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Another Voice: Women's March will take a stand for truth and love

By Victoria Ross

"Violence doesn’t have a race, a class, a religion, or a nationality, but it does have a gender." – Rebecca Solnit, author

A national crime victimization study showed only 20.1% of violent offenders were female, and even that understates the gender difference (e.g., includes women who can find no other escape from their batterers but homicide). Our culture encourages boys’ more aggressive tendencies to fight, and/or be aggressive. “Manliness” implies hard-line defense and domination.

U.S. foreign policy has, especially since the Project for a New American Century, included aggression toward worldwide U.S. domination. Our government initiated war on countries unrelated to 9/11, starting an endless “War on Terror,” including illegal, immoral and foolhardy weaponized drones.

We began with near-genocide of indigenous people and racist enslavement. As Martin Luther King Jr. said, “The greatest purveyor of violence in the world is my own government.”

He-who-was-impeached and his associates have reached new levels of aggression and oppression.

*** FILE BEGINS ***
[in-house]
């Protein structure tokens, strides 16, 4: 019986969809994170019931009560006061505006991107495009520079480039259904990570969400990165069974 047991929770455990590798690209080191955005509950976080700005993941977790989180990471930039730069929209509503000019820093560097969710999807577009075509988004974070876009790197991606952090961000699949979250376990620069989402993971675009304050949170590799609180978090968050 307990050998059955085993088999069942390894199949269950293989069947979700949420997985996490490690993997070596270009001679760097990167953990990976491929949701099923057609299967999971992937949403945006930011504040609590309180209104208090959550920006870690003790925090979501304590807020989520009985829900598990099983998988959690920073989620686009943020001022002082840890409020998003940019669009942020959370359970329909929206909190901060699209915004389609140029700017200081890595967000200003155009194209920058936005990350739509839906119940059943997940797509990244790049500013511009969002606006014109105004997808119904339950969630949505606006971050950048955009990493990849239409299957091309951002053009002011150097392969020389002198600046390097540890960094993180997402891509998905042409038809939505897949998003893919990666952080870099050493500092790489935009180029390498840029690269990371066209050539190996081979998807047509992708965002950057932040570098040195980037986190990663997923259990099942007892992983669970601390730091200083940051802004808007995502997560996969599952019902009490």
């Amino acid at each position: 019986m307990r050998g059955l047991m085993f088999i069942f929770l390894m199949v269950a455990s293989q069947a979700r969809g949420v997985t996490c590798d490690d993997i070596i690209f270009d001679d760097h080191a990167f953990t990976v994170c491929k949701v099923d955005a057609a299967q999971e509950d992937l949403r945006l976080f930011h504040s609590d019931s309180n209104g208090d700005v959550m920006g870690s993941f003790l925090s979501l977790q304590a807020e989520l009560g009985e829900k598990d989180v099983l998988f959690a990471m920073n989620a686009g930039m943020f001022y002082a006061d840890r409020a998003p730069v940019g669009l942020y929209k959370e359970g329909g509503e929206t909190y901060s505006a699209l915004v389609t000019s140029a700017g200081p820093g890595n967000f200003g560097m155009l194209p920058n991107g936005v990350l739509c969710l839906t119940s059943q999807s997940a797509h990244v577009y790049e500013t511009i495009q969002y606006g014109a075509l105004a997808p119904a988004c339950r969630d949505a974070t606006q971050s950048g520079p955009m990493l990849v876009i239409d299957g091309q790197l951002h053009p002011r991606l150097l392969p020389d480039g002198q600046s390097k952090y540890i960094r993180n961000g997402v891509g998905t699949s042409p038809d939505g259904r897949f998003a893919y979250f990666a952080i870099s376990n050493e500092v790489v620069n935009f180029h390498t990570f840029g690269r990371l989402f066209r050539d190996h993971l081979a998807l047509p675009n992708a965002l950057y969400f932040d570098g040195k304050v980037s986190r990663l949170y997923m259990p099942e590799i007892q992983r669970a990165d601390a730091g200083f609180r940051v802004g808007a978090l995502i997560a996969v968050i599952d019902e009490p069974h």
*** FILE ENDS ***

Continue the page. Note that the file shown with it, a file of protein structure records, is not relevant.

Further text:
Our government’s current foreign and domestic policies are damaging to people and the planet, at home and abroad. And sanctions punish people, not governments.

The first Women’s March took place the day after the 2017 inauguration of He-who-shall-not-be-named, as resistance to the power of a man who’d bragged about sexual assault, vilified races and ethnicities, threatened and encouraged violence to those one doesn’t agree with, and generally fomented hate.

Such behaviors have continued and increased, including sending in mercenary troops, making capricious and cruel decisions with no regard for the effects on whole communities, pushing fossil fuels and generally decimating the environment, and more.

We have held sessions called Women’s Ways – Peace Ways. Certainly we don’t mean to suggest that all men are violent – remember Dr. King, especially on his birthday, this Weekend of Action, as well as Gandhi. Nor are all women nonviolent.

However, in our culture women are encouraged to communicate and collaborate; to nurture, help and cherish.

These problems didn’t start with the 45th president, nor are they limited to him and/or dictators who are making this world generally a more unsafe and unsustainable place.

Please join us at 1:30 p.m. on Sunday in Niagara Square as part of a Weekend of Action. We will stand up for truth and love, for and with women – especially indigenous women. We stand and march for people – particularly the most oppressed – and the planet.

Victoria Ross is executive director of the WNY Peace Center and consults for the Interfaith Peace Network.

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